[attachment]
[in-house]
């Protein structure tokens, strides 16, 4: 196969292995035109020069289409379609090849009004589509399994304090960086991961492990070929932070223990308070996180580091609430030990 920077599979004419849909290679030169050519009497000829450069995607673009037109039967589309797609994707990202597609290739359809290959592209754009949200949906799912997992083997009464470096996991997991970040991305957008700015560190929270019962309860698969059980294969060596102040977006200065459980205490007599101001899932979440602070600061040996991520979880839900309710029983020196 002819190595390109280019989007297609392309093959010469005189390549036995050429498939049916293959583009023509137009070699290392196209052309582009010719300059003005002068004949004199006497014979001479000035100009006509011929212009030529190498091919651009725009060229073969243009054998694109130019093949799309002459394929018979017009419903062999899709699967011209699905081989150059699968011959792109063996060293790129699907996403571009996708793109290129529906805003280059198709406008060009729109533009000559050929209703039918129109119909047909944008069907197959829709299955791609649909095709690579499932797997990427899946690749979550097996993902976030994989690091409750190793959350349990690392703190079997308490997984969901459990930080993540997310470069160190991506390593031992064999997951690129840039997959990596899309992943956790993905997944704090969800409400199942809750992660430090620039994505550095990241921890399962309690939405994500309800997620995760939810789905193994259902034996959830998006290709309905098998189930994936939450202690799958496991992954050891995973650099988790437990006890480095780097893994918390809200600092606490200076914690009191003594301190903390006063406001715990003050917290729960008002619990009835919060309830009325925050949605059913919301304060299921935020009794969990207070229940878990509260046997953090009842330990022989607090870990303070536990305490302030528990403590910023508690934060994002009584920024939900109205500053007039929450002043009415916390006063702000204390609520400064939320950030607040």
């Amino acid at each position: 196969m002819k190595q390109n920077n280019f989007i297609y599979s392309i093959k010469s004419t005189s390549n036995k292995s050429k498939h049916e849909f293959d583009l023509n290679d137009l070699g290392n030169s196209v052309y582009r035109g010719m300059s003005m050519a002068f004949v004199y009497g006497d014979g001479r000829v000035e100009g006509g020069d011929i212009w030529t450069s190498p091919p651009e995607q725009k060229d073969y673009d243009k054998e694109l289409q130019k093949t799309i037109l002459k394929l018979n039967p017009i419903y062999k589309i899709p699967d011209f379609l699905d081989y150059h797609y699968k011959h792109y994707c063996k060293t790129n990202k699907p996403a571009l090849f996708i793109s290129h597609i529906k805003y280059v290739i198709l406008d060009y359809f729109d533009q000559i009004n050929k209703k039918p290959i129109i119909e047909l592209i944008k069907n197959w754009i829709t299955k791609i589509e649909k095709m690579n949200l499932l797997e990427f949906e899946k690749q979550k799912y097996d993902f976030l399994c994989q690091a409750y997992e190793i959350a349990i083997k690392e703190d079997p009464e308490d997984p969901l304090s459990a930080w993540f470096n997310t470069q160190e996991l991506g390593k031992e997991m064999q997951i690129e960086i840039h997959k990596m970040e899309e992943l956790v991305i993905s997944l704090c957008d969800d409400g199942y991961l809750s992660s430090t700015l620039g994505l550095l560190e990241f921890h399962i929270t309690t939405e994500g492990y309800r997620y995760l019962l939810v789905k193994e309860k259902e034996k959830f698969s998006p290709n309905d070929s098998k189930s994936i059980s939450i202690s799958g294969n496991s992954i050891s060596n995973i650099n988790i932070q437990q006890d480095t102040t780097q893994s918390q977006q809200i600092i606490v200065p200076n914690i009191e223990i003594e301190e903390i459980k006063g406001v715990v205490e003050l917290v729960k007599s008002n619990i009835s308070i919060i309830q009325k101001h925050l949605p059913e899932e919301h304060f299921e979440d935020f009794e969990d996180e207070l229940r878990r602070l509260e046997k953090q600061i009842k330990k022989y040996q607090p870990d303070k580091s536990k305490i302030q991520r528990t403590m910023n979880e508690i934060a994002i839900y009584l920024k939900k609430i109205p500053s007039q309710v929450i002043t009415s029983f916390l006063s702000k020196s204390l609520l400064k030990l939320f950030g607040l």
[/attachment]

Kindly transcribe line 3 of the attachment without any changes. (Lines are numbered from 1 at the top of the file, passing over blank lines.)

């Amino acid at each position: 196969m002819k190595q390109n920077n280019f989007i297609y599979s392309i093959k010469s004419t005189s390549n036995k292995s050429k498939h049916e849909f293959d583009l023509n290679d137009l070699g290392n030169s196209v052309y582009r035109g010719m300059s003005m050519a002068f004949v004199y009497g006497d014979g001479r000829v000035e100009g006509g020069d011929i212009w030529t450069s190498p091919p651009e995607q725009k060229d073969y673009d243009k054998e694109l289409q130019k093949t799309i037109l002459k394929l018979n039967p017009i419903y062999k589309i899709p699967d011209f379609l699905d081989y150059h797609y699968k011959h792109y994707c063996k060293t790129n990202k699907p996403a571009l090849f996708i793109s290129h597609i529906k805003y280059v290739i198709l406008d060009y359809f729109d533009q000559i009004n050929k209703k039918p290959i129109i119909e047909l592209i944008k069907n197959w754009i829709t299955k791609i589509e649909k095709m690579n949200l499932l797997e990427f949906e899946k690749q979550k799912y097996d993902f976030l399994c994989q690091a409750y997992e190793i959350a349990i083997k690392e703190d079997p009464e308490d997984p969901l304090s459990a930080w993540f470096n997310t470069q160190e996991l991506g390593k031992e997991m064999q997951i690129e960086i840039h997959k990596m970040e899309e992943l956790v991305i993905s997944l704090c957008d969800d409400g199942y991961l809750s992660s430090t700015l620039g994505l550095l560190e990241f921890h399962i929270t309690t939405e994500g492990y309800r997620y995760l019962l939810v789905k193994e309860k259902e034996k959830f698969s998006p290709n309905d070929s098998k189930s994936i059980s939450i202690s799958g294969n496991s992954i050891s060596n995973i650099n988790i932070q437990q006890d480095t102040t780097q893994s918390q977006q809200i600092i606490v200065p200076n914690i009191e223990i003594e301190e903390i459980k006063g406001v715990v205490e003050l917290v729960k007599s008002n619990i009835s308070i919060i309830q009325k101001h925050l949605p059913e899932e919301h304060f299921e979440d935020f009794e969990d996180e207070l229940r878990r602070l509260e046997k953090q600061i009842k330990k022989y040996q607090p870990d303070k580091s536990k305490i302030q991520r528990t403590m910023n979880e508690i934060a994002i839900y009584l920024k939900k609430i109205p500053s007039q309710v929450i002043t009415s029983f916390l006063s702000k020196s204390l609520l400064k030990l939320f950030g607040l």